John Gavin, U.S. ambassador to Mexico, was born in Los Angeles. An article Tuesday incorrectly stated his place of birth.

John Gavin, the outspoken U.S. ambassador to Mexico and fervent defender of administration policies in Central America, resigned abruptly yesterday, saying that he was leaving "to return to the private sector and explore new challenges."

Like the president he served, Gavin is a former actor who turned to politics and became a hero to conservatives. Last year nine conservative U.S. senators appealed successfully to President Reagan to retain Gavin, one of a group of political appointees that State Department officials had intended to replace or rotate.

Gavin announced his resignation, effective May 15, to several hundred embassy officials and reporters in Mexico City, reading a letter he had sent to Reagan declaring he had "accomplished the major tasks you set for me." Later in the day he talked to the president by telephone.

White House Deputy Press Secretary Edward P. Djerejian said Gavin was "under pressure to stay" from Reagan, who in their conversation praised the ambassador for doing "a great job" during his five years in Mexico.

While the timing of the resignation, a day before Gavin's 54th birthday, caught administration officials by surprise, friends of the ambassador said he had been talking about leaving for some time.

Republican political sources said that Gavin earlier this year actively explored running as a GOP candidate for the U.S. Senate in California but decided against it because the field is heavily crowded.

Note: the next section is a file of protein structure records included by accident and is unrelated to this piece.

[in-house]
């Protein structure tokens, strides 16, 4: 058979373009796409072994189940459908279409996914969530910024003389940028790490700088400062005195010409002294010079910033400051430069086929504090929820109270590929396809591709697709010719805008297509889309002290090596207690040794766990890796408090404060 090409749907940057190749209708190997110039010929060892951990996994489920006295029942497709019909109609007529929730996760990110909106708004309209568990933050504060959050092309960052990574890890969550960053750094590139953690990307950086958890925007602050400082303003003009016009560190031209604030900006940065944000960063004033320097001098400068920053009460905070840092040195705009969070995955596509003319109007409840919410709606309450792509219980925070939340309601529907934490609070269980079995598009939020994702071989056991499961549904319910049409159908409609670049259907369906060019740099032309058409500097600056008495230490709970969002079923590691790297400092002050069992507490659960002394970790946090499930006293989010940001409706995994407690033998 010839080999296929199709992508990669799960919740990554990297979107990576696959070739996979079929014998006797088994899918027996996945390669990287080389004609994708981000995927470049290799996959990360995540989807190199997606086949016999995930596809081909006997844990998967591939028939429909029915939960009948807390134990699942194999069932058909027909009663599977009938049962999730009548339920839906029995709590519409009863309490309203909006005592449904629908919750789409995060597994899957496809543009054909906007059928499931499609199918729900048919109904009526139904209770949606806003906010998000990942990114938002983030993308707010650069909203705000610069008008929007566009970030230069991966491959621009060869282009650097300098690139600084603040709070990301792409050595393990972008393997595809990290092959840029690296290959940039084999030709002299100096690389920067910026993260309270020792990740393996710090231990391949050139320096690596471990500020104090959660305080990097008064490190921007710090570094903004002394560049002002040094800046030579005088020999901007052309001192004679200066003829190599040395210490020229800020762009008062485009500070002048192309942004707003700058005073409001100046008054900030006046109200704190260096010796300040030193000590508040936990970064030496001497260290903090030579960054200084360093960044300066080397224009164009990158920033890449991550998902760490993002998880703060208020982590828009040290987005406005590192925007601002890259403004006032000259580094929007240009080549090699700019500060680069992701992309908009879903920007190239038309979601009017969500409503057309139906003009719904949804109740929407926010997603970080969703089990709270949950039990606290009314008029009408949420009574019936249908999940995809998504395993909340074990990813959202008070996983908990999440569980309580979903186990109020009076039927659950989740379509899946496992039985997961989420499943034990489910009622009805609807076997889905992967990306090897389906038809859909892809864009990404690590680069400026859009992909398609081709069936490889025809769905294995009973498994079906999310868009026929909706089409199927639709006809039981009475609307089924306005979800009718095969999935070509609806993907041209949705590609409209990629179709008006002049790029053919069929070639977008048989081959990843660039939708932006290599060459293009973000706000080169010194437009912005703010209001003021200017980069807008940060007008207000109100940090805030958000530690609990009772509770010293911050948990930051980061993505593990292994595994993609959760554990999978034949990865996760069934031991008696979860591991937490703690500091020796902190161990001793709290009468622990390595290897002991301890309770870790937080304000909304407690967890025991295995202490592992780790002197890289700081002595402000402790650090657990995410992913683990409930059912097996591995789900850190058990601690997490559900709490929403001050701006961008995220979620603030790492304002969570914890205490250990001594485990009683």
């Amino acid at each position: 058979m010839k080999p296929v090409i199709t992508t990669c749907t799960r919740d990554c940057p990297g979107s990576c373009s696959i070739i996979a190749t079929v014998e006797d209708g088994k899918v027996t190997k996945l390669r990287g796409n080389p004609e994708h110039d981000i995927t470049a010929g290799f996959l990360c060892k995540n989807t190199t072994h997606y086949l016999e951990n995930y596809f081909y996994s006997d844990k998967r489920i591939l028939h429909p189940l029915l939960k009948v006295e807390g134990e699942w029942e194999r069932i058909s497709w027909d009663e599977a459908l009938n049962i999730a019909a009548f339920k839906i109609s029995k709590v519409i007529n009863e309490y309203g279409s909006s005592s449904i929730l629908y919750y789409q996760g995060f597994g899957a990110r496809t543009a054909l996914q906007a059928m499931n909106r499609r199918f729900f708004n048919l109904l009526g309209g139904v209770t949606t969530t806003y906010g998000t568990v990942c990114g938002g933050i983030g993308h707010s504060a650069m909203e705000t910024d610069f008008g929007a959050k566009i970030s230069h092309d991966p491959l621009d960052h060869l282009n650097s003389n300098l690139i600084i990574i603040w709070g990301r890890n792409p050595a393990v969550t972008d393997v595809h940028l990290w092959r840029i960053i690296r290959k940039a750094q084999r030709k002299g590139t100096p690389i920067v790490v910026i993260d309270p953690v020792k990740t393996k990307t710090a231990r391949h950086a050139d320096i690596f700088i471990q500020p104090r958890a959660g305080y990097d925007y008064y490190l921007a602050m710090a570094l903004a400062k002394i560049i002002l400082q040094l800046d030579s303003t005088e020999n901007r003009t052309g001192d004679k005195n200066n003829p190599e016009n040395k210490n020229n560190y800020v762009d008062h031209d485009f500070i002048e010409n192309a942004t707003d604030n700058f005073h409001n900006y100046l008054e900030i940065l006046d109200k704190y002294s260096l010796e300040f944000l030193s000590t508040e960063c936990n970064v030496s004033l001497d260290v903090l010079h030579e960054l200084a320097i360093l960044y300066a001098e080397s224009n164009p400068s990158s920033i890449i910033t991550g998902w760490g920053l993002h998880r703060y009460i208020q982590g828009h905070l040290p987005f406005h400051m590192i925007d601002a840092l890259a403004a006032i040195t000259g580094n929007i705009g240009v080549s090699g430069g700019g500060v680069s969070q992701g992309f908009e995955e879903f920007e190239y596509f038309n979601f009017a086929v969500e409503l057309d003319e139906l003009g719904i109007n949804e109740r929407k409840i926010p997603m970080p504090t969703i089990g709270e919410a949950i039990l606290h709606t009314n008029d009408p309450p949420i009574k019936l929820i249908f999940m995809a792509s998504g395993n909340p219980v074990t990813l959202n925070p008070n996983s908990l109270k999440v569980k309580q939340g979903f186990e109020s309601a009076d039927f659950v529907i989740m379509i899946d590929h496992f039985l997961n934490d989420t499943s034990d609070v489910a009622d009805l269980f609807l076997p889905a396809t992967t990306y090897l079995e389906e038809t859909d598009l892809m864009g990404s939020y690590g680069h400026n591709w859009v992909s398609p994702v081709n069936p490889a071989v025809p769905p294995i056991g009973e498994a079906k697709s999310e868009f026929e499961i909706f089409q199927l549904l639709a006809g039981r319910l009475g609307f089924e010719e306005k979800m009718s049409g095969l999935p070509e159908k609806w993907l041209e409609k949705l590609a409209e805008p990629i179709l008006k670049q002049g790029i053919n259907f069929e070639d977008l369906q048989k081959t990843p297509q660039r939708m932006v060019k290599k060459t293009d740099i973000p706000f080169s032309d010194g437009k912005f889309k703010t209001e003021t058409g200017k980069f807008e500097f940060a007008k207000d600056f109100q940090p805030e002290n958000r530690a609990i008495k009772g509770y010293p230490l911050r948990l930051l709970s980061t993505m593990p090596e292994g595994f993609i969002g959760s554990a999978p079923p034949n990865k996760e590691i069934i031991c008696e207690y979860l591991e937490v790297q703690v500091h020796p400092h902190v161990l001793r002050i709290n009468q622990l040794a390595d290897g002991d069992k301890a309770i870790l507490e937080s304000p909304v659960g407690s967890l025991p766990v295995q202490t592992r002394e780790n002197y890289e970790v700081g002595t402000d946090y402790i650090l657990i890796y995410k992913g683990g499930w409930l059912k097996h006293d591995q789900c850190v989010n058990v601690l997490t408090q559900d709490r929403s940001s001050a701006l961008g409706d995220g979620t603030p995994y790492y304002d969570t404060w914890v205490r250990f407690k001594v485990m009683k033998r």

While foreign policy professionals complained at the time of his appointment that Gavin was unqualified for the Mexican ambassadorship, his defenders pointed out that he had been born in Mexico, spoke fluent Spanish and held a degree in Latin American economics from Stanford University.

But he quickly became controversial in Mexico, where his friendship with Reagan "made him something of a lone wolf who was resented by more orthodox diplomats at State," according to a U.S. official.

Robert McCartney of the Washington Post Foreign Service reported from Mexico City that "the Mexican media and some Mexican government officials criticized Gavin for his frequently outspoken comments about Mexico."

At a Feb. 6 news conference, Gavin implicitly criticized the Mexican government over its handling of the case of Enrique Camarena, a U.S. drug enforcement agent murdered in Mexico in 1985. Gavin also was outspoken in behalf of administration attempts to provide military aid to the anti-Sandinista rebels, which the Mexican government opposes.

Gavin was also controversial at the White House, where he was defended by former national security affairs adviser William P. Clark, a high school classmate, and opposed by Michael K. Deaver, Reagan's closest aide until he resigned to become a high-paid Washington lobbyist.

Last week New York Times columnist William Safire said that Deaver, while still in the White House, tried to persuade Gavin through an intermediary to quit and was "hotly refused" by the ambassador. Deaver, whose present clients include the Mexican government, was unavailable for comment yesterday.

Lawrence Birns, director of the Council on Hemispheric Affairs, a liberal organization, yesterday criticized Gavin for "flagrant interference in the domestic affairs of Mexico" and said he should be replaced by a career diplomat